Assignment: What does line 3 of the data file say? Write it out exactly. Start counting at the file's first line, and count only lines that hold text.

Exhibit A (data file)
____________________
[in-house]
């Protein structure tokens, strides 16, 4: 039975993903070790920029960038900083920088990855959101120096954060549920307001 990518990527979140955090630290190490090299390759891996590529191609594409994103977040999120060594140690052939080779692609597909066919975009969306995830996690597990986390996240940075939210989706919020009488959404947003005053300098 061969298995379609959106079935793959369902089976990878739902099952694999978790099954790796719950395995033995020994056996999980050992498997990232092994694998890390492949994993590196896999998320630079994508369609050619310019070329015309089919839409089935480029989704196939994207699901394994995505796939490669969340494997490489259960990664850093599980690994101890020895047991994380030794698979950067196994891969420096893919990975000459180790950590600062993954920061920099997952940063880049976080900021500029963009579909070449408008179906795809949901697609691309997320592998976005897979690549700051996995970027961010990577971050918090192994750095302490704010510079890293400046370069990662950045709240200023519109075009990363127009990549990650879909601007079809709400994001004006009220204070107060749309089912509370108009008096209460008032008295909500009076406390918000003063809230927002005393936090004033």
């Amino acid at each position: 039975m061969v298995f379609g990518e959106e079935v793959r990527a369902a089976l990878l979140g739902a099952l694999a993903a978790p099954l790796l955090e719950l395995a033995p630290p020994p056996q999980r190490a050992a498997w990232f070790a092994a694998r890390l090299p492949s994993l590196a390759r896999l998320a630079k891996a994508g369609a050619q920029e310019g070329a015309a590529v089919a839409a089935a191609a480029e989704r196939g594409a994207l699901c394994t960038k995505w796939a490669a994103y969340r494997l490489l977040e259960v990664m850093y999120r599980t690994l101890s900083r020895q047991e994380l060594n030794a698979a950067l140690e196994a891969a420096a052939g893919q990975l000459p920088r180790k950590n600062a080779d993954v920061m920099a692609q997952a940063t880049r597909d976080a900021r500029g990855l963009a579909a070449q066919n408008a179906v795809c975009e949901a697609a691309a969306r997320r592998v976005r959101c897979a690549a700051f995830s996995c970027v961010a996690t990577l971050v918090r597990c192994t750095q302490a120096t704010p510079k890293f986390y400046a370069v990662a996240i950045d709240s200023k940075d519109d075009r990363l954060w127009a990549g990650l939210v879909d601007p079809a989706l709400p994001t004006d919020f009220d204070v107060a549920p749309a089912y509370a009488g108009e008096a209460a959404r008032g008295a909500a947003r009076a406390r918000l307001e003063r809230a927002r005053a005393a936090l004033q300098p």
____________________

């Amino acid at each position: 039975m061969v298995f379609g990518e959106e079935v793959r990527a369902a089976l990878l979140g739902a099952l694999a993903a978790p099954l790796l955090e719950l395995a033995p630290p020994p056996q999980r190490a050992a498997w990232f070790a092994a694998r890390l090299p492949s994993l590196a390759r896999l998320a630079k891996a994508g369609a050619q920029e310019g070329a015309a590529v089919a839409a089935a191609a480029e989704r196939g594409a994207l699901c394994t960038k995505w796939a490669a994103y969340r494997l490489l977040e259960v990664m850093y999120r599980t690994l101890s900083r020895q047991e994380l060594n030794a698979a950067l140690e196994a891969a420096a052939g893919q990975l000459p920088r180790k950590n600062a080779d993954v920061m920099a692609q997952a940063t880049r597909d976080a900021r500029g990855l963009a579909a070449q066919n408008a179906v795809c975009e949901a697609a691309a969306r997320r592998v976005r959101c897979a690549a700051f995830s996995c970027v961010a996690t990577l971050v918090r597990c192994t750095q302490a120096t704010p510079k890293f986390y400046a370069v990662a996240i950045d709240s200023k940075d519109d075009r990363l954060w127009a990549g990650l939210v879909d601007p079809a989706l709400p994001t004006d919020f009220d204070v107060a549920p749309a089912y509370a009488g108009e008096a209460a959404r008032g008295a909500a947003r009076a406390r918000l307001e003063r809230a927002r005053a005393a936090l004033q300098p």